Regulation...a dirty word to many, but so very fundamental to the proper functioning of capitalism. That, to my mind, is the biggest problem I have with some libertarians (to say "all" is unfair, as on a continuum, I can be said to share many of their views). They are like people who fixate on the engine in a car, ignoring completely that an engine on blocks doesn't do a whole heck of a lot.

Government provides the structure within which economic activity takes place. Part of that structure is rules that will attempt to maximize service choice given the constraints of a market that doesn't lend itself to hundreds of competitors naturally.

The FCC is set to vote on net neutrality rules on Dec. 21. Given the looming bandwidth crunch, it is likely to be one of their more important decisions in quite awhile.

Topics: Mobility, Browser, Microsoft, Networking

John Carroll

About John Carroll

John Carroll has delivered his opinion on ZDNet since the last millennium. Since May 2008, he is no longer a Microsoft employee. He is currently working at a unified messaging-related startup.

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  • RE: Will Netflix destroy the Internet?

    John, thanks for a very detailed and balanced analysis of a contentious and politically polarizing issue.
    • Balanced except for...

      @Churlish <br>a direct comparison of a 5% revenue increase vs a 20% increase in infrastructure investment seems balanced, but it isn't. One would have to consider how much is this infrastructure investment to start with. Increasing bandwidth is sometimes as "simple" as replacing a router with a better router and entails a far smaller expense that putting the original lines in place.<br><br>For example: If infrastructure investment currently involves spending 5% of their gross revenue and that cost goes up 20%, then 20% of 5% is an actual bottom line impact of 1%. In the face of a 5% revenue increase, that is still a net increase of 4%. <br><br>So, the article didn't include enough information to truly be "balanced".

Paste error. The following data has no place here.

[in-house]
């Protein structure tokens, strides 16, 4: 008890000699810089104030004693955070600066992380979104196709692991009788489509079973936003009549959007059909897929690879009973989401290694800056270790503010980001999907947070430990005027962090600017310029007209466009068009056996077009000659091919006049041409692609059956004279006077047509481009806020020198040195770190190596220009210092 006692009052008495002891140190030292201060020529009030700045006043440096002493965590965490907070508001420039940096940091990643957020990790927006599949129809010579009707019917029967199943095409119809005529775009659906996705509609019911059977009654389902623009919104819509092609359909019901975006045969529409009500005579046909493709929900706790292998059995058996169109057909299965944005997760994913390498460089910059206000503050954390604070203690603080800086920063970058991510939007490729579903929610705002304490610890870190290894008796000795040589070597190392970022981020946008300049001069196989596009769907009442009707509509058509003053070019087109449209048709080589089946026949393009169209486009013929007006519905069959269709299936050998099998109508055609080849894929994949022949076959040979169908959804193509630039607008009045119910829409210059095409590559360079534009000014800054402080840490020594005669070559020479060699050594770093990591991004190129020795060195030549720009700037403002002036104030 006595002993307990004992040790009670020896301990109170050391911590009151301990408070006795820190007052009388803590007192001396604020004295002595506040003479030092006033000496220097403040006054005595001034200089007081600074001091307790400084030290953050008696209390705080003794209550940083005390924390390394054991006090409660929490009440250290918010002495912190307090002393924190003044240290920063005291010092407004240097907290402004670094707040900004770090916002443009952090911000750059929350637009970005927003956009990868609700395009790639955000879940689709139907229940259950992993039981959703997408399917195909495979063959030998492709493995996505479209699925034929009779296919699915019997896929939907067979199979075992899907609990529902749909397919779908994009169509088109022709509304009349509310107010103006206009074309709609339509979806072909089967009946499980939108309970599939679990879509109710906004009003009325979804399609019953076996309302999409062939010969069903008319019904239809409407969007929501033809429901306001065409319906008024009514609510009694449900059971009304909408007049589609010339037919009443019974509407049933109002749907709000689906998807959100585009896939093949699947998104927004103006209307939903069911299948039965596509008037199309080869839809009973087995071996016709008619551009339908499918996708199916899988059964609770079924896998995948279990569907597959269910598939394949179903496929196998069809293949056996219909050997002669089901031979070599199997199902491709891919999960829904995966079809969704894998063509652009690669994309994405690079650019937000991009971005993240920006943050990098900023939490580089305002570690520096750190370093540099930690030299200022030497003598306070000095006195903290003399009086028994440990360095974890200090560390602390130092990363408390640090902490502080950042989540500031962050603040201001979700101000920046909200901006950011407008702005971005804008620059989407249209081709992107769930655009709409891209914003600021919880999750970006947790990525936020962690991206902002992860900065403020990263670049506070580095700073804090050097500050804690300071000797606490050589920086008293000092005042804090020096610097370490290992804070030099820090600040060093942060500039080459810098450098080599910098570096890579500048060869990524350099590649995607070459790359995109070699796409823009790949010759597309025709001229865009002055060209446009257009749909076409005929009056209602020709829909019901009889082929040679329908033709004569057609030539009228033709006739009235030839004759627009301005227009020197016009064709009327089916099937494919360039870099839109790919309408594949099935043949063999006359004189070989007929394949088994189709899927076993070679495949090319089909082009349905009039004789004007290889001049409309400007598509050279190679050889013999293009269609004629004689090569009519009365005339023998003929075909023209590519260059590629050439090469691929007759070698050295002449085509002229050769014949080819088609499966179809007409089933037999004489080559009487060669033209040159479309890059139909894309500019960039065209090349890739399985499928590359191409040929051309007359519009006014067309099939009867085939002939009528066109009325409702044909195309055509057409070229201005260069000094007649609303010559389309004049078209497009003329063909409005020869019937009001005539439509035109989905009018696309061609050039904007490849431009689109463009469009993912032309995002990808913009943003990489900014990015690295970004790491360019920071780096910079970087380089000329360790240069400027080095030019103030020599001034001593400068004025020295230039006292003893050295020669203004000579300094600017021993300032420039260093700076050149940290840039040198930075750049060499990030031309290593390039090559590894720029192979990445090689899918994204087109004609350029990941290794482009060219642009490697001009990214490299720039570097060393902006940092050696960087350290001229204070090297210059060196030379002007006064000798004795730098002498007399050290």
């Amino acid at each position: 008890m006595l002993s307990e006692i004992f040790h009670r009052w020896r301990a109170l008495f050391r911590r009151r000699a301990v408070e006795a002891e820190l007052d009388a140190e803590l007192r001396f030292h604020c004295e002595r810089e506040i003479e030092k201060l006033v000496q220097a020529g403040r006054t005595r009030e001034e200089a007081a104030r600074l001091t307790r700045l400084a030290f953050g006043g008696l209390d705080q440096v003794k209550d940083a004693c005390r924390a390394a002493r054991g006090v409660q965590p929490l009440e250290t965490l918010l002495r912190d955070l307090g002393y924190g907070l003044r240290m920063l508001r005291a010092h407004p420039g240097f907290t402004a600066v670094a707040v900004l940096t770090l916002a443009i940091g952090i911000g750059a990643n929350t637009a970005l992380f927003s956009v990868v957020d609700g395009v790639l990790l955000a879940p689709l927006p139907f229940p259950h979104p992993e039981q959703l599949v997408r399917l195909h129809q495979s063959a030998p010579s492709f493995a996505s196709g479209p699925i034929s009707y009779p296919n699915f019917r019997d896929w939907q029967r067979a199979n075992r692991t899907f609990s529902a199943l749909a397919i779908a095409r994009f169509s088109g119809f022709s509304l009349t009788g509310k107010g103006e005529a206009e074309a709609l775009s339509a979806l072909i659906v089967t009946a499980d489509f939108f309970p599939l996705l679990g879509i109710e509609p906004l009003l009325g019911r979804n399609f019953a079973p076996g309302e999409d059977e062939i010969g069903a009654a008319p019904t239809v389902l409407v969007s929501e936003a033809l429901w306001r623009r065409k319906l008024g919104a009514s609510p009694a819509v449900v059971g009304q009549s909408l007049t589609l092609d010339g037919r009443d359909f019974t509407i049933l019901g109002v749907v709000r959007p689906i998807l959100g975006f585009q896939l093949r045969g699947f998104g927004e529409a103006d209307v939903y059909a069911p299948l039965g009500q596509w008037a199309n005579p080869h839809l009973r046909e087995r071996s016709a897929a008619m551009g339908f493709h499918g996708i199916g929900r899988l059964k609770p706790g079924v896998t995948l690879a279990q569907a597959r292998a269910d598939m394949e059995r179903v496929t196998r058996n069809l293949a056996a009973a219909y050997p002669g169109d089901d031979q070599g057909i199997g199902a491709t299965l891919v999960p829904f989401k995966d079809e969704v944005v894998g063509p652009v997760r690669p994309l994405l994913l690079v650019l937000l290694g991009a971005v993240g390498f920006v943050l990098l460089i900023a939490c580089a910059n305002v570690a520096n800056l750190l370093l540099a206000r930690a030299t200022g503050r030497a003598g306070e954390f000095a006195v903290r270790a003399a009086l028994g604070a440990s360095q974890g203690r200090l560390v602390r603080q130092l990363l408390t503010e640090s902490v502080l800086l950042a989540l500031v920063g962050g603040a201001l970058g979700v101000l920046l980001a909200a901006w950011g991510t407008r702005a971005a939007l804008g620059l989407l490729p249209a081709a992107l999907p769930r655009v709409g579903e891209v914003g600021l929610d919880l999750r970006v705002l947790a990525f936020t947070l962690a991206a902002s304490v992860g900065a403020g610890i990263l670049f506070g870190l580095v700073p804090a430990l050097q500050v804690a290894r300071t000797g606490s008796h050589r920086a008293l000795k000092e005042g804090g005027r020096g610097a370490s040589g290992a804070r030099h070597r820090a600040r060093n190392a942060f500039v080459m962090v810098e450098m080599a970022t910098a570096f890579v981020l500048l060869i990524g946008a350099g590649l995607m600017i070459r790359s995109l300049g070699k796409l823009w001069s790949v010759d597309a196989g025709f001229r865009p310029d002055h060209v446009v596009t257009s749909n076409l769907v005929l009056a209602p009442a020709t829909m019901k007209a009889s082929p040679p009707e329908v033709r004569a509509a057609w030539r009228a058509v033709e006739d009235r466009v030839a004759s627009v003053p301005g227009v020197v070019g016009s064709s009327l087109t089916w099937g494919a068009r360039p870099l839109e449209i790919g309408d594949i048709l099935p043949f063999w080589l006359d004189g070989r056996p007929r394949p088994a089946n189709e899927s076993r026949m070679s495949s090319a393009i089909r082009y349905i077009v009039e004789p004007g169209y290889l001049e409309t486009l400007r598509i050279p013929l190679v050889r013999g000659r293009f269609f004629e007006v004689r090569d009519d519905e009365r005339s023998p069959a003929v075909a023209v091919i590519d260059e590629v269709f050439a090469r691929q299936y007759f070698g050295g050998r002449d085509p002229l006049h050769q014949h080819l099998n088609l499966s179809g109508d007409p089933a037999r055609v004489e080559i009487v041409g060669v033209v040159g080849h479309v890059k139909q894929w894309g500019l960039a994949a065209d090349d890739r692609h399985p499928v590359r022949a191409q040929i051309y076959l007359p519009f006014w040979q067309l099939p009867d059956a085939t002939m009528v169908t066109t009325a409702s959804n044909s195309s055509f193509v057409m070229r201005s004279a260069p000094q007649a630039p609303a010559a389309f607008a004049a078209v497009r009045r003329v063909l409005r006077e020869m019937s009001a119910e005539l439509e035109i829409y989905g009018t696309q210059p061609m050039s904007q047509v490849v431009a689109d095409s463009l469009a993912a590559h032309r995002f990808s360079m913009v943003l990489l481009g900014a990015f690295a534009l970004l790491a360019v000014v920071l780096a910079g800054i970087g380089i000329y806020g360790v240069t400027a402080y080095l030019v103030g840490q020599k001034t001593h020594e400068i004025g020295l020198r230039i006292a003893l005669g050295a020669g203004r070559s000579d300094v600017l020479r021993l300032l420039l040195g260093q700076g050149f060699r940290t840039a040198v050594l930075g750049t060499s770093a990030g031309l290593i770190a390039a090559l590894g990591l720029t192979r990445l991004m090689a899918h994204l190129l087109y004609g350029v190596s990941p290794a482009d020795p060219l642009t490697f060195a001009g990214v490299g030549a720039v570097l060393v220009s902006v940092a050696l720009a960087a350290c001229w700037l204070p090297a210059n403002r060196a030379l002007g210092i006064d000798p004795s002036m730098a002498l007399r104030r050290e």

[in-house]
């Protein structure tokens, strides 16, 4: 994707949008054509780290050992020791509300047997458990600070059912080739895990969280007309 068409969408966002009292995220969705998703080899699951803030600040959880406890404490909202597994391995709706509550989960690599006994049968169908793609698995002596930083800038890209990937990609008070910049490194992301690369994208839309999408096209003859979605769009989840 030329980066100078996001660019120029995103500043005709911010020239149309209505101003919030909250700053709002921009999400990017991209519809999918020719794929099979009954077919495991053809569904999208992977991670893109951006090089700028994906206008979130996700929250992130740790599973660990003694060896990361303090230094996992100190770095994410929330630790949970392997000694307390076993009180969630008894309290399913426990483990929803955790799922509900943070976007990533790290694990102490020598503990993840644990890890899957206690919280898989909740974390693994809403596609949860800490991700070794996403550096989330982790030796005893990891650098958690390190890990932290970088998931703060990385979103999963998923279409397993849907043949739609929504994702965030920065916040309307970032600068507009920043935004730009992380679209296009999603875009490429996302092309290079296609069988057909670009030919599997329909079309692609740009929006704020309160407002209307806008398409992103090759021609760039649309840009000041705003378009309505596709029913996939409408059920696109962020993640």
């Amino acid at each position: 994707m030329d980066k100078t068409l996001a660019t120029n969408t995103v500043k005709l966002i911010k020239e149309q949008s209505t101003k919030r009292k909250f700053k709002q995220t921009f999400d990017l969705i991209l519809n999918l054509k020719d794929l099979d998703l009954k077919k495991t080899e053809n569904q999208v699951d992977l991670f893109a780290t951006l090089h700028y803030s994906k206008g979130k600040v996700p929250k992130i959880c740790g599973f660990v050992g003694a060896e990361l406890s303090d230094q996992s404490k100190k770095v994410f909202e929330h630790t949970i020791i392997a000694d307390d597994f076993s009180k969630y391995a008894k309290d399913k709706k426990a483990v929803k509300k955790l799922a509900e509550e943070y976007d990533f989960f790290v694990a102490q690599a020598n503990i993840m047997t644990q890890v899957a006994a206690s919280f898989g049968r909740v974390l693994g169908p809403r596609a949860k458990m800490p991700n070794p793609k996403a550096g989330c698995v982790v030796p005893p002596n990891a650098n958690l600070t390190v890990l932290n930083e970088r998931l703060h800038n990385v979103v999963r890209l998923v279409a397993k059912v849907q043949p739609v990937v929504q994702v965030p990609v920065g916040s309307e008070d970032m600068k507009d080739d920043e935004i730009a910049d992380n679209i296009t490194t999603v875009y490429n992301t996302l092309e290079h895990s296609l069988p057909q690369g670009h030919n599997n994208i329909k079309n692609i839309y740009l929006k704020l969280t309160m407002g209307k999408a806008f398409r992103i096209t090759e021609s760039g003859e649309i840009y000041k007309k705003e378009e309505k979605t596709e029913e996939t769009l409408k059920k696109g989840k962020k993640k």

• RE: Will Netflix destroy the Internet?

        @RedVeg and if you take cranberries and stew them like applesauce, they taste much more like prunes than rhubarb does! heres the thing, its their responsibility to figure out how to make money off their investment, its obvious they will raise prices as one of the ways to do this, but I have no sympathy for them, the fact of the matter is the US rates 18th in the world in internet speeds, the Czech republic, and Romania are ahead of us, (and 15 other countries obviously) so if they can't even compete with those countries I dont feel sorry for them...